Councils ask court if they can get ‘full and fair’ compensation in water reforms


Three district councils ask the court whether they are entitled to full and fair compensation for their water infrastructure when it is transferred to public entities.

The issue is part of a larger case that the councils are pursuing, which ultimately seeks confirmation of their legal property rights over the water infrastructure, which they currently own and operate.

The case follows the government’s three-water reform, which will transfer drinking water, wastewater and rainwater infrastructure from municipalities to four regional public entities in mid-2024.

The District Councils of Timaru, Waimakariri and Whangārei, represented by Jack Hodder QC, filed a statement against Local Government Minister Nanaia Mahuta in Wellington High Court on Friday.

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Timaru Mayor Nigel Bowen said the government's water reforms are redefining ownership.

JOHN BISSET / Stuff

Timaru Mayor Nigel Bowen said the government’s water reforms are redefining ownership.

All three councils have expressed their opposition to the government’s water reforms.

They are concerned that the government has misunderstood the rights of advice to infrastructure assets.

The councils asked the court to declare that their ownership of the water infrastructure includes several exclusive rights, including the right to receive full, fair and independently assessed compensation if the assets are removed by law.

As part of the reform, ownership of the physical water infrastructure would be transferred to the new entities – and the new entities would be collectively owned by the boards.

According to Cabinet documents, a council’s property rights would be secured through its independent governance role (which is shared with local mana whenua / iwi) in the entities. The boards, while owning the entities, would not control their day-to-day operations.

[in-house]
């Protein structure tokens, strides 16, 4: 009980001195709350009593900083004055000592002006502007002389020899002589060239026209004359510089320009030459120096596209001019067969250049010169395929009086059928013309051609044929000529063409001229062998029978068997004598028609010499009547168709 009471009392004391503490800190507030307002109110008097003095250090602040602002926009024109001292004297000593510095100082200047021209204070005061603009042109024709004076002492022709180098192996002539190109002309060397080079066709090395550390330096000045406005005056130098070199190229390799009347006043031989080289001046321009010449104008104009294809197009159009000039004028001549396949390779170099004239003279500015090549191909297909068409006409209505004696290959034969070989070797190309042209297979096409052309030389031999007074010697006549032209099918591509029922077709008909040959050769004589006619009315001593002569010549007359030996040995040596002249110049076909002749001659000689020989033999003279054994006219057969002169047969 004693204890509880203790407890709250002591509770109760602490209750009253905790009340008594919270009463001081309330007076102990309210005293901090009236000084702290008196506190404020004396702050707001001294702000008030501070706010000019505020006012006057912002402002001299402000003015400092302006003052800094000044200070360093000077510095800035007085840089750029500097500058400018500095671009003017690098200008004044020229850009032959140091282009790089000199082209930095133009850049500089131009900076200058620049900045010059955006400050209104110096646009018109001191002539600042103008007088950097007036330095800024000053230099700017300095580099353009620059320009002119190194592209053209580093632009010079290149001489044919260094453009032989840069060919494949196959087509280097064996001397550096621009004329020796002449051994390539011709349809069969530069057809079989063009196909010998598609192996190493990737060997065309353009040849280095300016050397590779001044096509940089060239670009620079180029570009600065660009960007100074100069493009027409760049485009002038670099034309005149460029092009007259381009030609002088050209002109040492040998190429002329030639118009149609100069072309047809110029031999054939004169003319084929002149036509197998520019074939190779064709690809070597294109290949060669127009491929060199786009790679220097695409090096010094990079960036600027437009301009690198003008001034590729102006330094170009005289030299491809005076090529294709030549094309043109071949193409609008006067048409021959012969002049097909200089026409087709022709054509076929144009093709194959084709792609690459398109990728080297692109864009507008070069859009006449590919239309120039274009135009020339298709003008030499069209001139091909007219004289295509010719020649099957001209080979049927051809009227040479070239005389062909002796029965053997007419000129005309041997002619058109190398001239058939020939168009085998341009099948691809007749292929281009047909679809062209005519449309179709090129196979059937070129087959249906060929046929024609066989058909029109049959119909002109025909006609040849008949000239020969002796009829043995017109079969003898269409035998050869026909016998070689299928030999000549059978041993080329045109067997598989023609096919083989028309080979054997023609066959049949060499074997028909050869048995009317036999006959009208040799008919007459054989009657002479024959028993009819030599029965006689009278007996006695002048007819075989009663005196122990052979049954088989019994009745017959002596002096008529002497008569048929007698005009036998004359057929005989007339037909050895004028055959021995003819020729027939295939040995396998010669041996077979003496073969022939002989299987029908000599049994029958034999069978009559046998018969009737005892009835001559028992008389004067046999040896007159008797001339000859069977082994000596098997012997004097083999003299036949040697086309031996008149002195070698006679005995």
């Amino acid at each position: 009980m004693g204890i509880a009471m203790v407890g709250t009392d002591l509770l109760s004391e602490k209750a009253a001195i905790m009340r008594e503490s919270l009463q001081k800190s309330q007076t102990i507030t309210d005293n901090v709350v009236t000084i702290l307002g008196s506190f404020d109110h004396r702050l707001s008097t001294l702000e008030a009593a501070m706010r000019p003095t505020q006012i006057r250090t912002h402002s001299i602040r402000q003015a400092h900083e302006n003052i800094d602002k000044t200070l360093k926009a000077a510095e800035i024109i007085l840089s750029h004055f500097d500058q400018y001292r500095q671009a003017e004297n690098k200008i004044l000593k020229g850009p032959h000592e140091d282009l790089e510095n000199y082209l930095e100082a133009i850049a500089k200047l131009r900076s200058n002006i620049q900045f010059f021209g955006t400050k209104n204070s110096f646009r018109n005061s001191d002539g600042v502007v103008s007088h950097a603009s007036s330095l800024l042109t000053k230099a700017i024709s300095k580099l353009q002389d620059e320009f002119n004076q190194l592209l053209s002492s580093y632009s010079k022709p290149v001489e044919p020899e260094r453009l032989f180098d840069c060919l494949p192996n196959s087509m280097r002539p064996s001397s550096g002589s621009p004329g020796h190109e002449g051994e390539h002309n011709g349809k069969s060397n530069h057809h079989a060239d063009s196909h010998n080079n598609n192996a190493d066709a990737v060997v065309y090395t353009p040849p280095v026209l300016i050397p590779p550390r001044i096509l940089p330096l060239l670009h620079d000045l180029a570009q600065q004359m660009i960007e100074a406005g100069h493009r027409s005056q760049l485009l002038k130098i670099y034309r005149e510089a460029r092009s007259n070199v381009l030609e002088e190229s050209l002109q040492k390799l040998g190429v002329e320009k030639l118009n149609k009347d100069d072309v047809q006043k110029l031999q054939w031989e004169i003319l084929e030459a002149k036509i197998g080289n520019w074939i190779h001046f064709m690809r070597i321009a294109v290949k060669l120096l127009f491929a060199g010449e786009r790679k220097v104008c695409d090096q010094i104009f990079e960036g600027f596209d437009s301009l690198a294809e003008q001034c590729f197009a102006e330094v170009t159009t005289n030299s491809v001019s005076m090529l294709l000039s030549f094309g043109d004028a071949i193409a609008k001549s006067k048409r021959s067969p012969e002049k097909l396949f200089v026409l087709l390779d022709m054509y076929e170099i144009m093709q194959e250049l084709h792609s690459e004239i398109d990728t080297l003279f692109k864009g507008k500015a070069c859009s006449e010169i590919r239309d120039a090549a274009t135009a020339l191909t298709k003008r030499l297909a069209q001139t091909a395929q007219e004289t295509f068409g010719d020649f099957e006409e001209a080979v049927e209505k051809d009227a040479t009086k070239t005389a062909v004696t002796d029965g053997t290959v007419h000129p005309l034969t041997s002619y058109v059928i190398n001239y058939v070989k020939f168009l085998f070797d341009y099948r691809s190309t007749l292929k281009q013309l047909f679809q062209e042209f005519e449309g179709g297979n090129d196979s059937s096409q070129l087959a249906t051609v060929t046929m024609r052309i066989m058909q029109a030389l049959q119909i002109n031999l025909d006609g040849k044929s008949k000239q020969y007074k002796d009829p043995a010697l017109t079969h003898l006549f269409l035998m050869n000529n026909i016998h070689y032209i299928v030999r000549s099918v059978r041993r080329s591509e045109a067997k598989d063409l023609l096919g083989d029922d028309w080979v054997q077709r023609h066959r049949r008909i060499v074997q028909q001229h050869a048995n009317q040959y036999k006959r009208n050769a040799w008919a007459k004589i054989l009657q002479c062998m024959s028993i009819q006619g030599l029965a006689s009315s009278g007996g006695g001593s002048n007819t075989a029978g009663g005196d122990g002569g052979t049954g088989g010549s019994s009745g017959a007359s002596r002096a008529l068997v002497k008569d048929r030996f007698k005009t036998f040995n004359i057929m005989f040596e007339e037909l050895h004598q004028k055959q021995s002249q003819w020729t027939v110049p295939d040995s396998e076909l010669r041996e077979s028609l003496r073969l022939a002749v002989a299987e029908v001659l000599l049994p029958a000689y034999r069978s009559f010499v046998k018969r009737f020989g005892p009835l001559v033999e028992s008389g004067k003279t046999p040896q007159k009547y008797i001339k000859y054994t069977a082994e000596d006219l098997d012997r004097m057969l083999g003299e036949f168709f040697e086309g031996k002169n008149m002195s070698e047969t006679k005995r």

Several councils have described government water reforms as the theft or grabbing of infrastructure by the government.  (File photo)

MARK TAYLOR / Tips

Several councils have described government water reforms as the theft or grabbing of infrastructure by the government. (File photo)

Timaru Mayor Nigel Bowen said the government’s water reforms are redefining ownership. “This is not property in the traditional sense that we would all be used to. “

Bowen said if the board was not technically the owner of the water infrastructure assets, it should receive “full and fair compensation.”

He didn’t say exactly how fair he expected it to be, except to point out that his council’s water infrastructure was worth around $ 600 million.

“Under the Public Works Act, if a road has to be crossed and someone’s house has to be purchased, they will receive full and fair compensation for that house,” he said.

Several councils described the reforms as the theft or grabbing of infrastructure by the government – although the government announced a funding program to help the councils financially once the new entities are operational.

Whangārei Mayor Sheryl Mai said the legal case is about understanding the meaning of property.

Denise Piper / Stuff

Whangārei Mayor Sheryl Mai said the legal case is to understand the meaning of property.

Whangārei Mayor Sheryl Mai said she believed full and adequate compensation would be for the entity to pay whatever it cost to replace the asset.

“In our district, the full replacement costs are approximately $ 1.2 billion.

Mai said the larger legal matter is about understanding what ownership means and therefore what the roles and responsibilities of the boards would be once the assets are transferred to a new water entity.

Waimakariri Mayor Dan Gordon said the lawsuit was a formal step to help persuade the government to halt water reforms and work with the local government to explore an alternative model.

Meanwhile, the three councils also asked the court to declare that the government’s three-water ad campaign should not contain misleading or incorrect information.

Earlier this year, an ad campaign for the reforms showed people swimming in green water, which sparked fury from some councils.

Bowen said he thought the campaign “was probably less than factual.”

He explained that if the court decides that these advertisements should not contain misleading or incorrect information, “then we have the option of saying, ‘Well did that mislead or provide incorrect information? “”

A spokesperson for the Interior Ministry confirmed having received the statement from the three councils.

The ministry was reviewing the statement and it was too early to comment, he said.


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